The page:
What is meta? ×
Meta Stack Exchange is where users like you discuss bugs, features, and support issues that affect the software powering all 133 Stack Exchange communities.

Considering the following two questions, as examples:

The OPs ask for possible techniques to match similar strings in SQL. In both cases, the majority of the answers seem to suggest Levenshtein Distance or Soundex functions to tackle this problem.

My question is, should we tag these two questions with the [levenshtein-distance] and [soundex] tags, even though the OPs were probably not aware of these two methods?

I think there are some obvious advantages in doing that, because it makes it very easy for someone who is aware of the methods to search for the [mysql]+[levenshtein-distance] tags, for example. It also makes it much easier to find duplicates when similar questions are asked.

However, there are a few reasons why I am not sure about this:

  • It may imply that the OP was already aware of these solutions, and this may alter the context of the question. For example, answers like these may look out of point, even though that answer was probably very helpful to the OP.

  • It could also make the context of the question appear to be focused on the newly tagged categories, while in reality, the OP would have been open to any possible solution. This could deter someone from suggesting an alternative, possibly better, solution.

  • What if there were 5+ suggested solutions to tackle the "similar strings" problem, apart from Levenshtein and Soundex? Where do you stop adding tags?


UPDATE:

A more subtle example of this "retagging behaviour" happens in the [polymorphic-associations] tag on Stack Overflow. There are currently 95 questions with this tag, and I think the vast majority of them were not tagged like this by the OPs. In fact, many questions have answers that say something like "What you're doing is called Polymorphic Associations" (example). This looks like a valid categorization method and has its benefits, but does it alter the context of the question, since the OPs knew nothing about polymorphic associations before asking the question?


BOUNTY:

Started a bounty to attract any other possible opinions. Should we accept @Ladybug's or @Lance's stance on this issue? Or can you think of some balanced compromise between the two views?

share|improve this question
2  
See also meta.stackexchange.com/questions/22082/… –  Rich Seller Aug 2 '10 at 12:37
    
There are at least 5. There are soundex variants, metaphone and double metaphone and bunch of academic algorithms –  waffles Aug 2 '10 at 12:39
    
I would possibly tag this phonetic-algorithm of course hamming distance is not phonetic so it's a bit too narrow –  waffles Aug 2 '10 at 12:40
1  
    
@closers: Thanks for pointing out dupes. I promise that I searched but didn't find any... However, I updated the question with an example where this behaviour is already happening, and I think it would be interesting to see what the community thinks about it, and how we should proceed. –  Daniel Vassallo Aug 2 '10 at 13:33
2  
Your given example of "what you're doing is called" is the kind of scenario I think is highly appropriate. That case is where the question is in fact about polymorphic associations, and the author's lack of knowing the term is irrelevant to proper tagging. –  Grace Note Aug 2 '10 at 13:33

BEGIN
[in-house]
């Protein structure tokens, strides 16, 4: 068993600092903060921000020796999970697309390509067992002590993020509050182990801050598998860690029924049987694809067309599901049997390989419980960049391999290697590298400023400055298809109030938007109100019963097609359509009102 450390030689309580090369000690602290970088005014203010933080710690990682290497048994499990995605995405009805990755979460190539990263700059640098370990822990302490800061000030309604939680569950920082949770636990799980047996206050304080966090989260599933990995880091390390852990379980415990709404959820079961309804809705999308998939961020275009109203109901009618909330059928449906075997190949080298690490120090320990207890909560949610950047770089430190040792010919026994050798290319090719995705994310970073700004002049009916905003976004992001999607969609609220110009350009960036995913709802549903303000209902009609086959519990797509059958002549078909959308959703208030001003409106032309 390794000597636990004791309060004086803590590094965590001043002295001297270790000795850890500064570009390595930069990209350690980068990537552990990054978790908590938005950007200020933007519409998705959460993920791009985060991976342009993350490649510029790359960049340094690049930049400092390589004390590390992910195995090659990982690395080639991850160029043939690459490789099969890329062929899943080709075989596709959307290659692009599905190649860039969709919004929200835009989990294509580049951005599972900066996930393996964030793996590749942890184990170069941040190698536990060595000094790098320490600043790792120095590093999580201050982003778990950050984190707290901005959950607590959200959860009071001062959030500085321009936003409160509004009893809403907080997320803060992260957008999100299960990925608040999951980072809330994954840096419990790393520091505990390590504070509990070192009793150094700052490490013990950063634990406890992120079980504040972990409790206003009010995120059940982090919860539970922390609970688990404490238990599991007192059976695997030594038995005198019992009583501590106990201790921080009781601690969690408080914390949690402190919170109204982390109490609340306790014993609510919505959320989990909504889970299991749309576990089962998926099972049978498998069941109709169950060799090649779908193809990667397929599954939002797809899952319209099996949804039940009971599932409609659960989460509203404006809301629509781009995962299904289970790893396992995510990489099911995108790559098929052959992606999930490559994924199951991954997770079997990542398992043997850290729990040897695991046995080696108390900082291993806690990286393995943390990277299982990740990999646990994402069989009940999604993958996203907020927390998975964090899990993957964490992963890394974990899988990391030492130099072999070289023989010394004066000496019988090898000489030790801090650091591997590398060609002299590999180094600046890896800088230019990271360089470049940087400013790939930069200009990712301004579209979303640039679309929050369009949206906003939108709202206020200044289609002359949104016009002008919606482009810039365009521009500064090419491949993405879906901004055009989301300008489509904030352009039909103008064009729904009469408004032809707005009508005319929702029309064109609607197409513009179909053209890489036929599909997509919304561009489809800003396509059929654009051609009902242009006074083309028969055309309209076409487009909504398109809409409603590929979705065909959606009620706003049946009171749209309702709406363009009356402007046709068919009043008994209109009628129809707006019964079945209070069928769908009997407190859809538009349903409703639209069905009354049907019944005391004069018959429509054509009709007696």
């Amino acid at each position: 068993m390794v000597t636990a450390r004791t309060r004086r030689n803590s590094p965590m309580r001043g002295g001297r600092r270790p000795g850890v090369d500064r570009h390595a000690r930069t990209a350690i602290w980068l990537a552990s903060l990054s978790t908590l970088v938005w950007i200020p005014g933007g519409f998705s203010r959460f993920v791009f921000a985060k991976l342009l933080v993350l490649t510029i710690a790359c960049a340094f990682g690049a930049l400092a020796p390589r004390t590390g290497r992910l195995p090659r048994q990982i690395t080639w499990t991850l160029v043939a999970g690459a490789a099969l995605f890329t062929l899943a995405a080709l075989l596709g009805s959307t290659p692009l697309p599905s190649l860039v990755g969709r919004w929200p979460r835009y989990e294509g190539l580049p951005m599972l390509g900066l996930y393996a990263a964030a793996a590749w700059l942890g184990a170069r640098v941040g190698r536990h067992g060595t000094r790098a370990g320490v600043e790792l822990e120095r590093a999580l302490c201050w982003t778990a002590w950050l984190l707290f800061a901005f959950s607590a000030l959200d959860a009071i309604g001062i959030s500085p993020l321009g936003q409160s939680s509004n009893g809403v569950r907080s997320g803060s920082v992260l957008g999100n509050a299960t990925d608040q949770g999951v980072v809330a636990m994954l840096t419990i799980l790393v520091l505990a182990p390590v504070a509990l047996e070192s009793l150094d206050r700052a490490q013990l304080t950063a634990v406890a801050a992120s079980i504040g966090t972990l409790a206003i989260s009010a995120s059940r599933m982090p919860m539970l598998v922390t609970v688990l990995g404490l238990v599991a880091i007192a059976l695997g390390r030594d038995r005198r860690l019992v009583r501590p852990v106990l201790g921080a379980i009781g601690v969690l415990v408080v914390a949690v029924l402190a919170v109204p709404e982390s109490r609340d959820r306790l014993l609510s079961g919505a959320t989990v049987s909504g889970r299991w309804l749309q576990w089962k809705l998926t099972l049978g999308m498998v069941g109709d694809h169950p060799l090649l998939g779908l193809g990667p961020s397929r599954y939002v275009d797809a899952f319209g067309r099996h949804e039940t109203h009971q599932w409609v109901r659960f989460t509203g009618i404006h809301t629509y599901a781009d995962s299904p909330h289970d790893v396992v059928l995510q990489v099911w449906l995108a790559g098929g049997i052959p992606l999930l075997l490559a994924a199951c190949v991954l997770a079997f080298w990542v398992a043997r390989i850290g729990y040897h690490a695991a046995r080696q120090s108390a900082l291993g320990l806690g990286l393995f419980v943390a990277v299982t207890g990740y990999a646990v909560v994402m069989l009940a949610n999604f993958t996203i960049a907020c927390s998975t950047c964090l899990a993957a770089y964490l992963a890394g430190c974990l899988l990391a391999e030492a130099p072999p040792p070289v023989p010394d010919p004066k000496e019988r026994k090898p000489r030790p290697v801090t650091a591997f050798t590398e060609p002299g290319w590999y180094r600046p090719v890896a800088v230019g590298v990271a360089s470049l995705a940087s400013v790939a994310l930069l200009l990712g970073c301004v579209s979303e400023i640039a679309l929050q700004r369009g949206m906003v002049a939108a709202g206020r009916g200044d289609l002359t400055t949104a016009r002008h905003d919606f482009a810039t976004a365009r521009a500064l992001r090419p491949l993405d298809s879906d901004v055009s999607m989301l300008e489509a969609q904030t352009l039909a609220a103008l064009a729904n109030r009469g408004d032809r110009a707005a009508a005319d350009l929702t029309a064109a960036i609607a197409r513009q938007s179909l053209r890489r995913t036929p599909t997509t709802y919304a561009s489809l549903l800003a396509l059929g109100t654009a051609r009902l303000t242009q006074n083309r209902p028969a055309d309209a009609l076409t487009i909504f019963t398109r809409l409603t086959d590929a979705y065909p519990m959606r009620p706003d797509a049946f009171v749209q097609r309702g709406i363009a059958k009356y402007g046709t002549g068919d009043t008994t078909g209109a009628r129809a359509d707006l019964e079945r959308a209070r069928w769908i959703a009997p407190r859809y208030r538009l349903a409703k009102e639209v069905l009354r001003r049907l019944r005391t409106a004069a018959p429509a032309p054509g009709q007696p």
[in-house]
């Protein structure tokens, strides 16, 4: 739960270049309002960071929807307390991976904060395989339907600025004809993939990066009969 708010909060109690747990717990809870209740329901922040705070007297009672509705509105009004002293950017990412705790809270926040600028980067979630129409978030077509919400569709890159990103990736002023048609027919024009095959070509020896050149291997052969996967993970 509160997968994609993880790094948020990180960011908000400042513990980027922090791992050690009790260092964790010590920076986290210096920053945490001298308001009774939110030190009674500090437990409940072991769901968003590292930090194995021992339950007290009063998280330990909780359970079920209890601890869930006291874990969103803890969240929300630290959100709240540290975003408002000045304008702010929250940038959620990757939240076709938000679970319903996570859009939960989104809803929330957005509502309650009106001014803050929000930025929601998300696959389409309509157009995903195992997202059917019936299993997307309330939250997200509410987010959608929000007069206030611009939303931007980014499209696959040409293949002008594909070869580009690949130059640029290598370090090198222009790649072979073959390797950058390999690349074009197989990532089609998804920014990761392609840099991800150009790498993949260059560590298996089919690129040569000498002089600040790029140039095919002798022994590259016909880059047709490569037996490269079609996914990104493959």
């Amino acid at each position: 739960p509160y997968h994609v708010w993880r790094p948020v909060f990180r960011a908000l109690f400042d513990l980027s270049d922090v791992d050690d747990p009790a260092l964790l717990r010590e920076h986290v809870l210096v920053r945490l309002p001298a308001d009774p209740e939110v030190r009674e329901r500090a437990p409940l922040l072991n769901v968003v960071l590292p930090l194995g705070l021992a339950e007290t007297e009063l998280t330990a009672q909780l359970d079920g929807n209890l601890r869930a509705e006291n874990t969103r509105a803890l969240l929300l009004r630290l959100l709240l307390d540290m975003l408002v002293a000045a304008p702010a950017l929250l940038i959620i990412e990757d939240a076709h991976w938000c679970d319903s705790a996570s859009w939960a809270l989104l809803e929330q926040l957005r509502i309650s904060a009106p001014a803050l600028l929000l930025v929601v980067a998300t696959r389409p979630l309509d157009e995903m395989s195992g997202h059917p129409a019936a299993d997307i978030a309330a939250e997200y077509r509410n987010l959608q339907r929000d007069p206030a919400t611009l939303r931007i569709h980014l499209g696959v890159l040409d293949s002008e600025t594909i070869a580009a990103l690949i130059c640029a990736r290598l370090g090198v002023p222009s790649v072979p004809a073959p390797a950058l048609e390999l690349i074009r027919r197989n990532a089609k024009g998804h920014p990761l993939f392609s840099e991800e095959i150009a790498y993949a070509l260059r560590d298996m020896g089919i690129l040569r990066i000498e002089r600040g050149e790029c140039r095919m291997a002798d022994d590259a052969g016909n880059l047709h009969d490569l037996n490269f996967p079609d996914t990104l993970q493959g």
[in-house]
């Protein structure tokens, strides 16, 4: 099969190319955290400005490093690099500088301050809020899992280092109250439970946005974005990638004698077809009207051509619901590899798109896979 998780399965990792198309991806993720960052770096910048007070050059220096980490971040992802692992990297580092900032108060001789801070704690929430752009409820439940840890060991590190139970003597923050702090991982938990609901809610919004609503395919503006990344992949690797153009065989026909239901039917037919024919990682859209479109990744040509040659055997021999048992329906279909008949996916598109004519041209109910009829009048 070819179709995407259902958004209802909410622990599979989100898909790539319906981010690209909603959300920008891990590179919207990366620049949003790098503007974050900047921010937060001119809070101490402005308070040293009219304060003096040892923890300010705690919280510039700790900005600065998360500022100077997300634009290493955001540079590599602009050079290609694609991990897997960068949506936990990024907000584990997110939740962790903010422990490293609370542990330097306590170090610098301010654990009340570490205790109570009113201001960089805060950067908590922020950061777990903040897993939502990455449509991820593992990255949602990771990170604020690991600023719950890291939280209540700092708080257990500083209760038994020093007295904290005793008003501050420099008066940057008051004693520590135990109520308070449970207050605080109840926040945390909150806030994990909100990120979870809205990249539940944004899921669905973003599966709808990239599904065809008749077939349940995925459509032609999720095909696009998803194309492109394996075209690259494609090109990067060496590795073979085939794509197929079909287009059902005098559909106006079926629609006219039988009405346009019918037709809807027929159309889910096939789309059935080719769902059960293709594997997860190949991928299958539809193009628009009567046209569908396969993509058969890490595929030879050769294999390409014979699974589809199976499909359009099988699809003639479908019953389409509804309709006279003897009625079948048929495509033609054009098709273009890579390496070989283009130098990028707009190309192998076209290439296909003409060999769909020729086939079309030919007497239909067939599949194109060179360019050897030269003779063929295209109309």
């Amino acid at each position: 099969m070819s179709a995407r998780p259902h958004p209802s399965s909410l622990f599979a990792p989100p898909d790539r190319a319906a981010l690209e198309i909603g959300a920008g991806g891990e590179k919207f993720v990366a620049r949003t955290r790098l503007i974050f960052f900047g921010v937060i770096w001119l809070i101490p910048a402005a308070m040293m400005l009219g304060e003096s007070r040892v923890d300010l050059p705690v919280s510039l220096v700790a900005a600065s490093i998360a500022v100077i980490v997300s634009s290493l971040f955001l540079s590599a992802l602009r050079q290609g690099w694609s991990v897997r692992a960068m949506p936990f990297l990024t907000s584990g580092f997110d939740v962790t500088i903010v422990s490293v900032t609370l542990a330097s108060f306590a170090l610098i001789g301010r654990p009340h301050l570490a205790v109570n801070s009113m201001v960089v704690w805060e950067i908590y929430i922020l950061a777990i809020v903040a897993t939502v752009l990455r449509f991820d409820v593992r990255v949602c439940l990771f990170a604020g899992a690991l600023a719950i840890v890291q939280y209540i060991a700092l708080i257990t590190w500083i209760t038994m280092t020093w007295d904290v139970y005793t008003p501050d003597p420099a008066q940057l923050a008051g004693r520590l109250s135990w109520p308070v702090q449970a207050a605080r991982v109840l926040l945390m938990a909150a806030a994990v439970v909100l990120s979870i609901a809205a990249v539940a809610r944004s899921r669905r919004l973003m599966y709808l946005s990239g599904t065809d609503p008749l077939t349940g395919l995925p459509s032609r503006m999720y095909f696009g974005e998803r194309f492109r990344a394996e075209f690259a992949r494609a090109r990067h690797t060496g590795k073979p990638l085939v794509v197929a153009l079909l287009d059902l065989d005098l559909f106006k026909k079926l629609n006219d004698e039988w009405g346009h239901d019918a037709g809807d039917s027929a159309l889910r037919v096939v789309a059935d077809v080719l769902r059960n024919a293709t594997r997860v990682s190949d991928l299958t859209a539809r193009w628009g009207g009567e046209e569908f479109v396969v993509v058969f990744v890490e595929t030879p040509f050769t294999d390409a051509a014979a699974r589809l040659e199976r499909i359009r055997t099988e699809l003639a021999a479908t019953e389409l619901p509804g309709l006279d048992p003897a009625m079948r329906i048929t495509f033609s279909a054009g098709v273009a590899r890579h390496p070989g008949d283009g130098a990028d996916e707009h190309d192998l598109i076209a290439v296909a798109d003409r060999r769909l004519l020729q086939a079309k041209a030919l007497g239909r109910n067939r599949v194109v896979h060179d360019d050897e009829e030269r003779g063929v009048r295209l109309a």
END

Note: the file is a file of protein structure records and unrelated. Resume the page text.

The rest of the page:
@Grace: Yes, good point, and I agree. However, do you think that the concerns that @Ladybug outlined in the answer below may still apply? In particular "answers mention solutions that are already visible in the tags". –  Daniel Vassallo Aug 2 '10 at 13:37
3  
There's two separate situations where "What you're doing is called X" comes up - as the solution or as an accessory point-out. The former is when someone's asking for what something is called or how to best approach a problem that X happens to handle well, that's where Ladybug's answer applies. The latter is when someone is asking about some component of X yet doesn't know what it is called. The latter is where it is appropriate because the terminology is accessory to the author, yet the tag is very useful in getting the people who will be able to provide strong answers. –  Grace Note Aug 2 '10 at 13:43

3 Answers 3

up vote 12 down vote accepted
+100

You shouldn't do that, because of the context change you have mentioned. We are tagging questions, not answers.

New users would be puzzled about the answers, when they haven't checked the question history before. Maybe they also would downvote some of the answers, because they mention solutions, which are already visible in the tags.

share|improve this answer
    
This answer appears to reflect what the majority of the community thinks on this issue. I totally understand the problems mentioned here, which is in fact what prompted me to ask the question. –  Daniel Vassallo Aug 11 '10 at 13:04

While it might be somewhat puzzling to new users, it's important to tag things the way you describe so that they will be found in searches. The only other option is to edit it into the title, and I think that's worse.

While the one term might be found in the answer, it won't help for searches on multiple terms.

share|improve this answer

Absolutely - if it led the OP to select an answer. Create tags, if and as needed, from that answer. As you said, the OP may not have been aware of the solution/technology/method/etc. and the retagging provides benefits for future users who search by tag.

share|improve this answer

You must log in to answer this question.

Not the answer you're looking for? Browse other questions tagged .